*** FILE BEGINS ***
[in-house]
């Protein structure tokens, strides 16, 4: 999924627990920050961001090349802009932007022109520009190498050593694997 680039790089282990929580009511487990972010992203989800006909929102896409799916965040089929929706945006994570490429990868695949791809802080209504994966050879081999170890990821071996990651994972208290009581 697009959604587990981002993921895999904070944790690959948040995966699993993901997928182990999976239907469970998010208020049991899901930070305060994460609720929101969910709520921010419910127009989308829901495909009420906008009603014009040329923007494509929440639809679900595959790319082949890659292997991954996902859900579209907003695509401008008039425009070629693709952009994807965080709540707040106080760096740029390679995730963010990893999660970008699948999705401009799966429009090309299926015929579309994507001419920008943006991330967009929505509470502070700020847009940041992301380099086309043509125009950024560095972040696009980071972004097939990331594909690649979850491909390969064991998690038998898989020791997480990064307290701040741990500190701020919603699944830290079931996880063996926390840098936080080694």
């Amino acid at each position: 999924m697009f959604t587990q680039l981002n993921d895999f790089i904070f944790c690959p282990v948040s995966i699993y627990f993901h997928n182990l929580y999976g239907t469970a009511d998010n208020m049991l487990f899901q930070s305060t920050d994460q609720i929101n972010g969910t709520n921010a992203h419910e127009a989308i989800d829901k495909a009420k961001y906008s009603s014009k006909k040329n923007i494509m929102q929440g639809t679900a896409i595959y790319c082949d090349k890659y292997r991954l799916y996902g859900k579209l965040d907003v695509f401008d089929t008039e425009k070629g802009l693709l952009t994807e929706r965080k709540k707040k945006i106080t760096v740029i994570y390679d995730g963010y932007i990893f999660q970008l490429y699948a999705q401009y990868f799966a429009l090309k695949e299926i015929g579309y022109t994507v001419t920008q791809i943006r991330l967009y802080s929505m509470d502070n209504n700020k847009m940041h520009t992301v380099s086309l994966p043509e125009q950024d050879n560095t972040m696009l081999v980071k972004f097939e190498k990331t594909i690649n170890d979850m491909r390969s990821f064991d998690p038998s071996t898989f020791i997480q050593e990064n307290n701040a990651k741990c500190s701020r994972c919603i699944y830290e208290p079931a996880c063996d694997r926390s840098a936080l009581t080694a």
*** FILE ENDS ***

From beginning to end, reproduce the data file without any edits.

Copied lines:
[in-house]
């Protein structure tokens, strides 16, 4: 999924627990920050961001090349802009932007022109520009190498050593694997 680039790089282990929580009511487990972010992203989800006909929102896409799916965040089929929706945006994570490429990868695949791809802080209504994966050879081999170890990821071996990651994972208290009581 697009959604587990981002993921895999904070944790690959948040995966699993993901997928182990999976239907469970998010208020049991899901930070305060994460609720929101969910709520921010419910127009989308829901495909009420906008009603014009040329923007494509929440639809679900595959790319082949890659292997991954996902859900579209907003695509401008008039425009070629693709952009994807965080709540707040106080760096740029390679995730963010990893999660970008699948999705401009799966429009090309299926015929579309994507001419920008943006991330967009929505509470502070700020847009940041992301380099086309043509125009950024560095972040696009980071972004097939990331594909690649979850491909390969064991998690038998898989020791997480990064307290701040741990500190701020919603699944830290079931996880063996926390840098936080080694």
């Amino acid at each position: 999924m697009f959604t587990q680039l981002n993921d895999f790089i904070f944790c690959p282990v948040s995966i699993y627990f993901h997928n182990l929580y999976g239907t469970a009511d998010n208020m049991l487990f899901q930070s305060t920050d994460q609720i929101n972010g969910t709520n921010a992203h419910e127009a989308i989800d829901k495909a009420k961001y906008s009603s014009k006909k040329n923007i494509m929102q929440g639809t679900a896409i595959y790319c082949d090349k890659y292997r991954l799916y996902g859900k579209l965040d907003v695509f401008d089929t008039e425009k070629g802009l693709l952009t994807e929706r965080k709540k707040k945006i106080t760096v740029i994570y390679d995730g963010y932007i990893f999660q970008l490429y699948a999705q401009y990868f799966a429009l090309k695949e299926i015929g579309y022109t994507v001419t920008q791809i943006r991330l967009y802080s929505m509470d502070n209504n700020k847009m940041h520009t992301v380099s086309l994966p043509e125009q950024d050879n560095t972040m696009l081999v980071k972004f097939e190498k990331t594909i690649n170890d979850m491909r390969s990821f064991d998690p038998s071996t898989f020791i997480q050593e990064n307290n701040a990651k741990c500190s701020r994972c919603i699944y830290e208290p079931a996880c063996d694997r926390s840098a936080l009581t080694a």